Integral Problem: Non-Zero Continuous Function R to R Solution

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In summary, the conversation discusses the existence of a non-zero continuous function, f, from R to R such that the integral of f(x) over the interval (c, c^2+1) is equal to 0 for all values of c in R. The conversation also explores different methods for approaching this problem, including finding a primitive function F(c) and using the Lebesque function. However, it is determined that no such function can exist due to the properties of its derivative.
  • #1
Wicketer
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Is there a non-zero continuous function, f, R -> R such that ∫f(x) dx over (c, c^2+1) = 0, for all c in R? Hope this makes sense. I've been trying to find a more formal way of approaching this rather than just visualizing it with graphs. Any thoughts?

Many thanks.
 
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  • #2
Try to see if you can built a primitive F(c) such that F(c²+1)=F(c) .
If you can find one, then f is its derivative.

I guess it might be useful to observe that c²+1 > c .
Defining F in the interval [0,1] might be all that is necessary.
Will F be continuous, will its derivative be continuous, ?

Did you give the full statement of the question?

Try to graph such a function.
Give it a try.
 
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  • #3
Generally, the "zero-function" is f(x)= 0 for all x so that "non- zero" means "not equal to 0 for at least one x". But we can have f(x)= 0 for x= 1, non-zero for x not equal to 0, and its Riemann integral, [itex]\int_a^b f(x)dx[/itex], from any a to any b, is non-zero. If you use the Lebesque function, then we can have f(x) equal to zero on any set of measure 0 and have [itex]\int_a^b f(x)d\mu[/itex] non-zero.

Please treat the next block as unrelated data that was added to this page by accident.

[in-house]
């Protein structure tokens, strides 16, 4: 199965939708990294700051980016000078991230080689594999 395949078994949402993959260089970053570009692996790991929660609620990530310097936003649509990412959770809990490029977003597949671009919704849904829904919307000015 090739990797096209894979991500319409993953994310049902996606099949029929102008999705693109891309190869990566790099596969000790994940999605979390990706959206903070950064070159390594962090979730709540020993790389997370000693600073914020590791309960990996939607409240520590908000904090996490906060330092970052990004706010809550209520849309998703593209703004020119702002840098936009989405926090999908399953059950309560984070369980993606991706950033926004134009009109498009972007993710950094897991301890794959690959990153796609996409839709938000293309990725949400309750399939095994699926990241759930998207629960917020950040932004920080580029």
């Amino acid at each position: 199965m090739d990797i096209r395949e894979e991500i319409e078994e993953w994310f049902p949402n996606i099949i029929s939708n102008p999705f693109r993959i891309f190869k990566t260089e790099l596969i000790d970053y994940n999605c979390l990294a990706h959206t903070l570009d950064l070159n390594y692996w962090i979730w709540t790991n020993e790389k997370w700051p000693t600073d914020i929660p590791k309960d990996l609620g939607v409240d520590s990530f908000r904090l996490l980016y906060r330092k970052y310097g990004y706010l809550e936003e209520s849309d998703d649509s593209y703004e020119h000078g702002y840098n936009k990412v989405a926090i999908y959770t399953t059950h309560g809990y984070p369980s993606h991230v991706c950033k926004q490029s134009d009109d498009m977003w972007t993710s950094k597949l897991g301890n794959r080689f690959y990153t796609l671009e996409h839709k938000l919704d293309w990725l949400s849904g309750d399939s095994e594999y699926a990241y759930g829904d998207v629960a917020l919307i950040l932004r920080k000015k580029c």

• #4
following up on maajdl's comment, the existence of such a function f is equivalent to the existence of a strictly increasing or decreasing differentiable function F : R --> R such that F(c^2+1) = F(c).

But, it is easily seen that no such function can exist, because the derivative of F(x^2+1) is equal to the derivative of F(x), which means that 2xf(x^2+1) = f(x). Plugging in x = 0 shows that f(0) = 0. Assuming you mean non-zero as in f can not take the value 0.
 

1. What is an integral problem?

An integral problem is a mathematical problem that involves finding the area under a curve or the accumulation of a quantity over a certain interval. It is typically solved using techniques from calculus.

2. What does the term "non-zero continuous function" mean?

A non-zero continuous function is a mathematical function that is defined and does not equal zero for all values of its independent variable. It is also continuous, meaning that there are no abrupt changes or breaks in the graph of the function.

3. What is the domain and range of a solution to an integral problem?

The domain of a solution to an integral problem is the set of all values of the independent variable for which the integral is defined. The range is the set of all possible values of the dependent variable, which is typically a real number in this case.

4. How is a non-zero continuous function represented in a graph?

A non-zero continuous function is typically represented in a graph by a smooth, unbroken curve. The x-axis represents the independent variable, while the y-axis represents the dependent variable.

5. What are some real-world applications of solving integral problems?

Solving integral problems has many real-world applications, such as calculating the area under a curve to determine the volume of a shape, finding the rate of change of a quantity over time, or determining the displacement of an object over a given interval. It is also used in fields such as physics, engineering, and economics to model and solve various problems.

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